Jira is an excellent solution for backlog management. It transforms the backlog from a static document with limited visibility into a tool where interested parties can get updates whenever they wish.
Let’s take a deeper look at backlog management as well as some other Jira best practices.
How do you create a backlog in Jira?
Creating a backlog in Jira is surprisingly straightforward. In fact, certain project management templates like Scrum even have it enabled by default.
A Kanban board will treat the first column as a backlog. Frankly, this isn’t very convenient, and I’d advise you to enable the backlog separately as this will offer you much more flexibility without cluttering the actual board.
- Go to the three dots menu at the top right corner of your board.
- Select Board settings.
- Select the Columns option.
- Drag the backlog card from the board into the Kanban backlog column.
- Delete the original Backlog column by clicking the trash bin icon. Alternatively, you can rename the column and assign it a new custom status. I’d suggest going with something like Selected for Development to better fit your workflow.
Components of a Jira product backlog
Typically, a backlog in Jira is a convenient place for storing the tasks a team must complete while working on a project. Think of it as a centralized hub for creating, storing, and managing Jira issues. These issues can be divided into three categories:
- The tasks you are working on currently;
- The work you must complete in the future;
- Some low-priority tasks you can’t cover right now but would potentially return to in the future.
That being said, the backlog is not reserved for user stories. It is a place where you must keep track of all of your work. Ensure to include things such as customer requests, technical debt, design changes, and bugs.
Pro tip: You can create separate buckets for specific work like bugs or technical debt if your project has Sprints enabled.
Backlog management tips and best practices
Let’s look at some tips and best practices that will help you manage the backlog.
Use your backlog as the backbone of planning, but never as an action plan
Some Product Owners use the backlog as the scope of work that absolutely needs to be done as is and push this idea onto the rest of the team. In reality, the input from their team, as well as their feedback and experience, can actually affect prioritization.
That said, leaning too much in the opposite direction isn’t helpful either. Ultimately, the Product Owner is responsible for prioritization. That’s why, in a perfect world, the PO dictates priorities, and the developers dictate velocity.
Prioritize based on input from various sources
Potential business value is a nice indicator of the priority for a certain task. It may even be your only source of truth in the earlier stages of product planning. Still, it is not the only criterion for prioritization.
I’d suggest relying on input from multiple sources to prioritize work more clearly.
- Check the roadmap to see dependencies and potential blockers;
- Consider when you’d like to receive feedback regarding a new feature;
- Account for implementation difficulty;
- Consider feature requests from customers. Perhaps some are more crucial than others?
Embrace the change
While it is true you should keep the iterations to the tasks the team is working on to an absolute minimum so as not to disrupt the flow of work, the backlog calls for the opposite treatment. There will be cases where certain issues will block others. Your priorities and scope will change over time. Therefore, change is inevitable.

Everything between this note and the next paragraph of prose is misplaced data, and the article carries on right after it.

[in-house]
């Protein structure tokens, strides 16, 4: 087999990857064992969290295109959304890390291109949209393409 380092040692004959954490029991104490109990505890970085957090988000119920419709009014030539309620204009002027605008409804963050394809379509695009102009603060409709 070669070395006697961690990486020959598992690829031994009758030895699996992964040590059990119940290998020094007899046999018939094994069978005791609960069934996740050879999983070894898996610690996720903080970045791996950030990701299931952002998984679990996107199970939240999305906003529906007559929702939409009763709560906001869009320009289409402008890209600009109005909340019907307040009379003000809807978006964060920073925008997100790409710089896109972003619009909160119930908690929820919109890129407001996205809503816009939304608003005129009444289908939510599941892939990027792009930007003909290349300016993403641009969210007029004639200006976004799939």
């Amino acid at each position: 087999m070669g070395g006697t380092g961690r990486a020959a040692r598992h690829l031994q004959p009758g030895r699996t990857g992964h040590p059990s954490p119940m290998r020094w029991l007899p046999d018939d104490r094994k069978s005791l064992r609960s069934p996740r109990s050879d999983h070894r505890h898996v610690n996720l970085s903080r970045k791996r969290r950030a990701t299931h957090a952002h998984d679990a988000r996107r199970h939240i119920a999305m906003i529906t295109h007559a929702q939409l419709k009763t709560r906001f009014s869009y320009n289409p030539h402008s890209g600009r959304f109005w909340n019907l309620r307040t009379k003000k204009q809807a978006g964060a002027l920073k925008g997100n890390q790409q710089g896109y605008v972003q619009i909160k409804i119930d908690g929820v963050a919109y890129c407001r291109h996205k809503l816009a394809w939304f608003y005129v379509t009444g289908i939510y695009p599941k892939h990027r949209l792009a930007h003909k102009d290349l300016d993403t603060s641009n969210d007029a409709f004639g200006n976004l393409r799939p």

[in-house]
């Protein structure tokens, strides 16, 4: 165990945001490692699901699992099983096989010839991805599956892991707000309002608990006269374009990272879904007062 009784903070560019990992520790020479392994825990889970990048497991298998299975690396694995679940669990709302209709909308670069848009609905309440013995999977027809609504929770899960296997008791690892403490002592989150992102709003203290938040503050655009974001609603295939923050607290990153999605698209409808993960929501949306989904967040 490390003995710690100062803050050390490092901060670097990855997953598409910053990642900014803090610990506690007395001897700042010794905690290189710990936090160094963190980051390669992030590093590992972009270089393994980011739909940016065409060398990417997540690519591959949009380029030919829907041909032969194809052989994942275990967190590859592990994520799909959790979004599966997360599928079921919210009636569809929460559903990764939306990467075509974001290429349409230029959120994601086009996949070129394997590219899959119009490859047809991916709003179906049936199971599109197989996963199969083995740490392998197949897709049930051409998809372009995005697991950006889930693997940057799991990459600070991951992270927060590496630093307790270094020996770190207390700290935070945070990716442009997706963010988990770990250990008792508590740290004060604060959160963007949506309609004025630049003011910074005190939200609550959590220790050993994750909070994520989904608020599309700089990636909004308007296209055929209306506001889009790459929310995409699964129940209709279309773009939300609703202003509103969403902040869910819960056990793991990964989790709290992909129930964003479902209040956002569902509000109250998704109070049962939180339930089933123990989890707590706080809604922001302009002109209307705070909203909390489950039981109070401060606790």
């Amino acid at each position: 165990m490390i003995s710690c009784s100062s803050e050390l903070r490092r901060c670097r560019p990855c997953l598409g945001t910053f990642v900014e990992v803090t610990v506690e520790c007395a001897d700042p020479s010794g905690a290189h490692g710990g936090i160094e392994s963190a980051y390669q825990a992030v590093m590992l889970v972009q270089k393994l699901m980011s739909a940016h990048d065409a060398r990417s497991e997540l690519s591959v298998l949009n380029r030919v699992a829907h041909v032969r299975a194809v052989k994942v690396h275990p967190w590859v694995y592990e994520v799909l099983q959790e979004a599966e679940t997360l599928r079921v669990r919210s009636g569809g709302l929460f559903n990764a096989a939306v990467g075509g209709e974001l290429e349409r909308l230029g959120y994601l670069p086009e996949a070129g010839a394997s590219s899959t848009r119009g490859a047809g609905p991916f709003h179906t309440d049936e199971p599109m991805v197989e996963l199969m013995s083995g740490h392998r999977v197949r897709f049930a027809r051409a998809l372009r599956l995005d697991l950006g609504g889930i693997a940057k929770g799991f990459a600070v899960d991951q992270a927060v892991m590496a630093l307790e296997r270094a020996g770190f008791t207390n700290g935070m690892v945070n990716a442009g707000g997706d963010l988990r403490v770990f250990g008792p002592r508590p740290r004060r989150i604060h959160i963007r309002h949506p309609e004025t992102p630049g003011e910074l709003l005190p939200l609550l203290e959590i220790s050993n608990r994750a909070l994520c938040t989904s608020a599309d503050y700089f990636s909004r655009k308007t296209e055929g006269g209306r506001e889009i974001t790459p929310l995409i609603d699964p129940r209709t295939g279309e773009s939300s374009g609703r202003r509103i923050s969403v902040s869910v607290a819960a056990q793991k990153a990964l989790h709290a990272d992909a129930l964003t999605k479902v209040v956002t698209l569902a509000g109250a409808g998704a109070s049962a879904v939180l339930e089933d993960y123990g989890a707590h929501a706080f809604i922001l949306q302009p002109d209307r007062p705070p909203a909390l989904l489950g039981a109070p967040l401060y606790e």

If there’s no way to avoid change – embrace it. Foster a culture where the Product Owner is not the only person responsible for prioritization. Encourage the whole team to discuss their work
It’s OK to leave some tasks behind
There will inevitably come a time when the product backlog outgrows the team’s capacity. If certain items are left lingering after several backlog grooming sessions – just close them.
Still, I’d suggest creating a custom status for these issues. This way, low-priority items will not get mixed with work that has actually been done and it will also be easier to analyze these tasks in the future.
Refine your near-term tasks
While keeping your long-term work items vague is OK, the near-term tasks or the work you are planning to work on soon needs to be refined and defined. This involves having complete user stories, accurate estimations, and information about dependencies if certain teams are involved in a task.
That said, a defined user story doesn’t mean that 100% of the Acceptance Criteria has been covered. What you need is to ensure that the story is immediately actionable. This means that your team should understand the story well enough to be certain they can deliver. Many companies use the INVEST checklists for this purpose.
Pro Tip: You can use a Jira Checklist to document the core points of the Story, mentioning the additional tasks as individual checklist items.
Sometimes, backlog refinement is a bad idea
While, ideally, you’d want to always have your tasks ready to go, backlog refinement may not be a great idea when:
- You are still in the early stages of a project’s development cycle: Yes, you will need a certain buffer of tasks and reasonably clear priorities, but going too far with planning at the earlier stages of development may lead to decisions that are based on incomplete information. Moreover, much of the effort you’ll dedicate to refining the backlog now may be wasted as priorities shift in a different direction.
- Working on a project in a rapidly changing environment: Again, the work you’ve put into refining your stories may go to waste if the priorities shift because the project has changed.
Everything is simpler when the process is well-documented and the progress is visible at a glance.